The Kaleshwaram project in Godavari basin, the largest lift irrigation projects of India has also faced damages with at least two pump houses with large number of massive capacity pumps getting submerged, and third one partially flooded. The full impact of this damage will only be known after assessment once the floods recede.

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DRP News Bulletin

DRP NB 200622: Erratic onset & progress of SW Monsoon in India

It is great to see an EDITORIAL on monsoon progress in one of India’s National newspapers, THE TIMES OF INDIA on June 20, 2022. The editorial figure of monsoon deficit of 32% at all India level is hugely outdated as it was for rainfall till 8.30 am on June 15. According to the latest figures of rainfall till 0830 am on June 19 available as we write this, the deficit is DOWN to just 8% as rainfall has been above normal on each of the last five days. The deficit in NW India has also reduced from 77% reported in TOI edit to 63% now. The monsoon has also covered much larger area except in North West India. The rainfall so far has already broken several records in terms of intensity of rainfall.

Nevertheless, the key message of the TOI EDIT, about our wrong cropping pattern and urgent need of the govt to come up with schemes to incentivise farmers to change to more appropriate cropping pattern is very important.

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Floods

Assam: Kopili River Flows above Kampur HFL for 6 Days in Pre-Monsoon Season

In the third week of May 2022, River Kopili at Kampur Level Forecast (LF) site in Nagaon district of Assam has witnessed Extreme Flood Situation. The flood level at the site not only crossed the Highest Flood Level (HFL) there after 18 years but also stayed over HFL unusually for about 149 hours. 

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DRP News Bulletin

DRP NB 24 Jan 2022: MoEF’s complete surrender: Rating SEIAA on faster clearances

If rating of the State Environment Impact Assessment Authorities (SEIAA) of various states were to be done, it has to be based on how rigorous, how transparent, how participatory, how well defined, how consistent, how comprehensive, how rules following has been the functioning of the various SEIAA. Such an exercise has to be done by a panel of independent experts, who are experienced and knowledgeable about the various aspects of environmental governance and functioning of these authorities. In fact the exercise should also include the National EIAA too and the various Expert Appraisal Committees under it. It clearly cannot be what the MoEF has now proposed. What MoEF has proposed is completely against all basic norms of environmental governance and is part of MoEF’s complete surrender to the vested interests and not is not in the interest of environment governance. As the Tribune editorial noted, such blatant disregard of the environment is completely unacceptable. Similarly as the TOI editorial said, SEIAAs need to be independent of both business and governments. They should put the environment first, and last. There is a role of judiciary to step in here and ensure that MoEF does not go down this path.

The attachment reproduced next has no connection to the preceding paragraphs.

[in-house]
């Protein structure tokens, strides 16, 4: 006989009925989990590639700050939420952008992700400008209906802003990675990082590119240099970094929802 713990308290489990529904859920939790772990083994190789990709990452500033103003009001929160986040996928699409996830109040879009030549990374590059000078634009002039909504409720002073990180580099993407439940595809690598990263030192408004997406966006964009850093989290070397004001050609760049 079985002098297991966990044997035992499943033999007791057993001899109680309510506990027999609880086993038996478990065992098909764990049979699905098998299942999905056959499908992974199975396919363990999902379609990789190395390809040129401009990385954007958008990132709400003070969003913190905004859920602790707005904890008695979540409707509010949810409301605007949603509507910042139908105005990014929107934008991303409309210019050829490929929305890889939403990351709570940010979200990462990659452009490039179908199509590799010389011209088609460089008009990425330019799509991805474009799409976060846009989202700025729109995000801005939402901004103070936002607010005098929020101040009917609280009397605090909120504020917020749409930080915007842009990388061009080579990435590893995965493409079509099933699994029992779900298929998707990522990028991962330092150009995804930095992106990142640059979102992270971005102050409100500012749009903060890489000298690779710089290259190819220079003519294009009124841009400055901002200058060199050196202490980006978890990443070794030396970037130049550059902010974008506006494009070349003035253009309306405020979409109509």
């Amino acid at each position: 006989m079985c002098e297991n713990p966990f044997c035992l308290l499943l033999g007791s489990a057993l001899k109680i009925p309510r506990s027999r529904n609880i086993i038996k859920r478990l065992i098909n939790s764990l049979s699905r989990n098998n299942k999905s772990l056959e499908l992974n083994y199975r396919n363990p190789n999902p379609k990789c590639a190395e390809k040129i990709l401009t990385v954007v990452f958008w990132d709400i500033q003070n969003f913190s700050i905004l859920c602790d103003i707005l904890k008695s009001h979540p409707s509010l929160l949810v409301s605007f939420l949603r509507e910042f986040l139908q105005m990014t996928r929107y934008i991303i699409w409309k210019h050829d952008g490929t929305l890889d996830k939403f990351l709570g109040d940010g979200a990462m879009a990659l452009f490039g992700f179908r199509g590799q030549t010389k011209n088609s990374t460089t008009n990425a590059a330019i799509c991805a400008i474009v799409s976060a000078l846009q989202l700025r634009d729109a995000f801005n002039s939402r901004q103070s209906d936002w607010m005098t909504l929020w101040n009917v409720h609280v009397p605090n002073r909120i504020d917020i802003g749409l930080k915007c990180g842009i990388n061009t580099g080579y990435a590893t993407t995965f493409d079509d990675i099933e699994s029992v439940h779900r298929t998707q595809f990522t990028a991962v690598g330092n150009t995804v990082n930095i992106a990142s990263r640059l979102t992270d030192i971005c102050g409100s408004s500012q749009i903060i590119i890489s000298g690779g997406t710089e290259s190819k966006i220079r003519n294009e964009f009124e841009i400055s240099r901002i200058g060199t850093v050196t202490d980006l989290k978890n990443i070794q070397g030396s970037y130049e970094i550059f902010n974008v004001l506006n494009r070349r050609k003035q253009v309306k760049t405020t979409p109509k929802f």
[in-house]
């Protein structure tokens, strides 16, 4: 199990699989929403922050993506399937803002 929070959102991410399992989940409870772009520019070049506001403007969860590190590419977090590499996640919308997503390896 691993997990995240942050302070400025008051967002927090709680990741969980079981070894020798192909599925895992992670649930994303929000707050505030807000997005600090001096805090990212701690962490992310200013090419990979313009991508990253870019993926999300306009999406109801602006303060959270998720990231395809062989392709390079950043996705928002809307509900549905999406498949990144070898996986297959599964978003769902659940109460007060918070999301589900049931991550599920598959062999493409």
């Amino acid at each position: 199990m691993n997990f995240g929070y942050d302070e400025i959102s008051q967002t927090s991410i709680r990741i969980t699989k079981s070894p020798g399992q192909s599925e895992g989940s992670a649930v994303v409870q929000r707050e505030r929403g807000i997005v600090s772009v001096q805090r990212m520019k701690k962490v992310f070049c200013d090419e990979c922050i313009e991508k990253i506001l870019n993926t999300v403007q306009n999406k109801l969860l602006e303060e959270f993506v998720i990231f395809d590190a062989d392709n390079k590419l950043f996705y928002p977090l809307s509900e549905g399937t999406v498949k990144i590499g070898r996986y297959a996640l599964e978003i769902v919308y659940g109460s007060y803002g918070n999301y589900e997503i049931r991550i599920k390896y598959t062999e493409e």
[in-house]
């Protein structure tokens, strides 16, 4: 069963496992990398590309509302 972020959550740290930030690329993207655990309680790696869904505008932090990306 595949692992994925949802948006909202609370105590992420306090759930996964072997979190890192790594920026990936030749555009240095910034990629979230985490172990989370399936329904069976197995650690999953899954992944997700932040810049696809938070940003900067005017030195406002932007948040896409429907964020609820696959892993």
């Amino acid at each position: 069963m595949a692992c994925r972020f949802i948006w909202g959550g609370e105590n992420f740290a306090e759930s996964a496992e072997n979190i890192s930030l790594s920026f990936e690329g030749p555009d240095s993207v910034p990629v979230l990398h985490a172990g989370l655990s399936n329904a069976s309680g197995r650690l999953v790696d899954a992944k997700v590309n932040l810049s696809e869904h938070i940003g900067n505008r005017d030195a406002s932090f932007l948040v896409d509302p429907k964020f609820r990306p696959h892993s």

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DRP News Bulletin

DRP NB 10 Jan 2022: Positive Groundwater stories from TN, Haryana

It’s rather rare that we have some positive stories related to groundwater. This week we have two: One each from Tamil Nadu and Haryana. A recent performance audit report, the CAG has lauded the Tamil Nadu Govt for regulating industry’s groundwater extraction. The CAG has also lauded TN for adopting ‘firka’(which are smaller than blocks and encompasses 10-15 villages) as the assessment unit in 2011 because this is expected to help in identification of pockets of groundwater potential within the over- exploited and critical blocks.